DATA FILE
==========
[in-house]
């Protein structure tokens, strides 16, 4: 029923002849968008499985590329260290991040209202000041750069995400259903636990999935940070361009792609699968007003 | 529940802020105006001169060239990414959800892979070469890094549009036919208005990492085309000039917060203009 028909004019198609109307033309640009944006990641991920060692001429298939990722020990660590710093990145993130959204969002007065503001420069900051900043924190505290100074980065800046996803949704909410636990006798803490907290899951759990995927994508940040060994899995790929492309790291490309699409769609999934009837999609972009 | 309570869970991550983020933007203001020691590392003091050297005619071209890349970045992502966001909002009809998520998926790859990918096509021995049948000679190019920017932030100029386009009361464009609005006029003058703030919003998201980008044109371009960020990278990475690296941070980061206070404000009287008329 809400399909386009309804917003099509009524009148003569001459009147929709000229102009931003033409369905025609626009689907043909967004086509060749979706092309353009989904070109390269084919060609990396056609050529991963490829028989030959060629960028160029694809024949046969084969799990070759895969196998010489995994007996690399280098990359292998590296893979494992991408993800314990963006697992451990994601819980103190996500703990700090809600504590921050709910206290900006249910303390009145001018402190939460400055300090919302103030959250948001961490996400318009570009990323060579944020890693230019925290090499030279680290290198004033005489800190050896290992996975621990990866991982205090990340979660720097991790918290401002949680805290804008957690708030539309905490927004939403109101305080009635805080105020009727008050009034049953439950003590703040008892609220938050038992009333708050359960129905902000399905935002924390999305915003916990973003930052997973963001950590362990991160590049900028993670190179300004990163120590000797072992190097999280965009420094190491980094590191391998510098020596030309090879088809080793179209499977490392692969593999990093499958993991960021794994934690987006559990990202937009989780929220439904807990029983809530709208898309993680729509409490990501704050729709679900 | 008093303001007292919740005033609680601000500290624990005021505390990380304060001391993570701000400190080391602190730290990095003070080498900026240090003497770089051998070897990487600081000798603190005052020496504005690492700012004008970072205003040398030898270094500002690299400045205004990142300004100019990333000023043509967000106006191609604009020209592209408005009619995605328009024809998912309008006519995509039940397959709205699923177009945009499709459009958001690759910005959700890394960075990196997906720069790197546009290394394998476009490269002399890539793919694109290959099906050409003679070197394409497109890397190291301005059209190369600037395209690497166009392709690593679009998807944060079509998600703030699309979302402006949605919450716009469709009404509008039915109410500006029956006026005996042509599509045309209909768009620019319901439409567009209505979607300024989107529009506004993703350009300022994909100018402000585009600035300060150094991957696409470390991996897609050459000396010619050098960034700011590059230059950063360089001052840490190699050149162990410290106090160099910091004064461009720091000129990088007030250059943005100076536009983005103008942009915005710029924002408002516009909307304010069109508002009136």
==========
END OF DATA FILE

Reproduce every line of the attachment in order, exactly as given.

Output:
[in-house]
């Protein structure tokens, strides 16, 4: 029923002849968008499985590329260290991040209202000041750069995400259903636990999935940070361009792609699968007003 | 529940802020105006001169060239990414959800892979070469890094549009036919208005990492085309000039917060203009 028909004019198609109307033309640009944006990641991920060692001429298939990722020990660590710093990145993130959204969002007065503001420069900051900043924190505290100074980065800046996803949704909410636990006798803490907290899951759990995927994508940040060994899995790929492309790291490309699409769609999934009837999609972009 | 309570869970991550983020933007203001020691590392003091050297005619071209890349970045992502966001909002009809998520998926790859990918096509021995049948000679190019920017932030100029386009009361464009609005006029003058703030919003998201980008044109371009960020990278990475690296941070980061206070404000009287008329 809400399909386009309804917003099509009524009148003569001459009147929709000229102009931003033409369905025609626009689907043909967004086509060749979706092309353009989904070109390269084919060609990396056609050529991963490829028989030959060629960028160029694809024949046969084969799990070759895969196998010489995994007996690399280098990359292998590296893979494992991408993800314990963006697992451990994601819980103190996500703990700090809600504590921050709910206290900006249910303390009145001018402190939460400055300090919302103030959250948001961490996400318009570009990323060579944020890693230019925290090499030279680290290198004033005489800190050896290992996975621990990866991982205090990340979660720097991790918290401002949680805290804008957690708030539309905490927004939403109101305080009635805080105020009727008050009034049953439950003590703040008892609220938050038992009333708050359960129905902000399905935002924390999305915003916990973003930052997973963001950590362990991160590049900028993670190179300004990163120590000797072992190097999280965009420094190491980094590191391998510098020596030309090879088809080793179209499977490392692969593999990093499958993991960021794994934690987006559990990202937009989780929220439904807990029983809530709208898309993680729509409490990501704050729709679900 | 008093303001007292919740005033609680601000500290624990005021505390990380304060001391993570701000400190080391602190730290990095003070080498900026240090003497770089051998070897990487600081000798603190005052020496504005690492700012004008970072205003040398030898270094500002690299400045205004990142300004100019990333000023043509967000106006191609604009020209592209408005009619995605328009024809998912309008006519995509039940397959709205699923177009945009499709459009958001690759910005959700890394960075990196997906720069790197546009290394394998476009490269002399890539793919694109290959099906050409003679070197394409497109890397190291301005059209190369600037395209690497166009392709690593679009998807944060079509998600703030699309979302402006949605919450716009469709009404509008039915109410500006029956006026005996042509599509045309209909768009620019319901439409567009209505979607300024989107529009506004993703350009300022994909100018402000585009600035300060150094991957696409470390991996897609050459000396010619050098960034700011590059230059950063360089001052840490190699050149162990410290106090160099910091004064461009720091000129990088007030250059943005100076536009983005103008942009915005710029924002408002516009909307304010069109508002009136």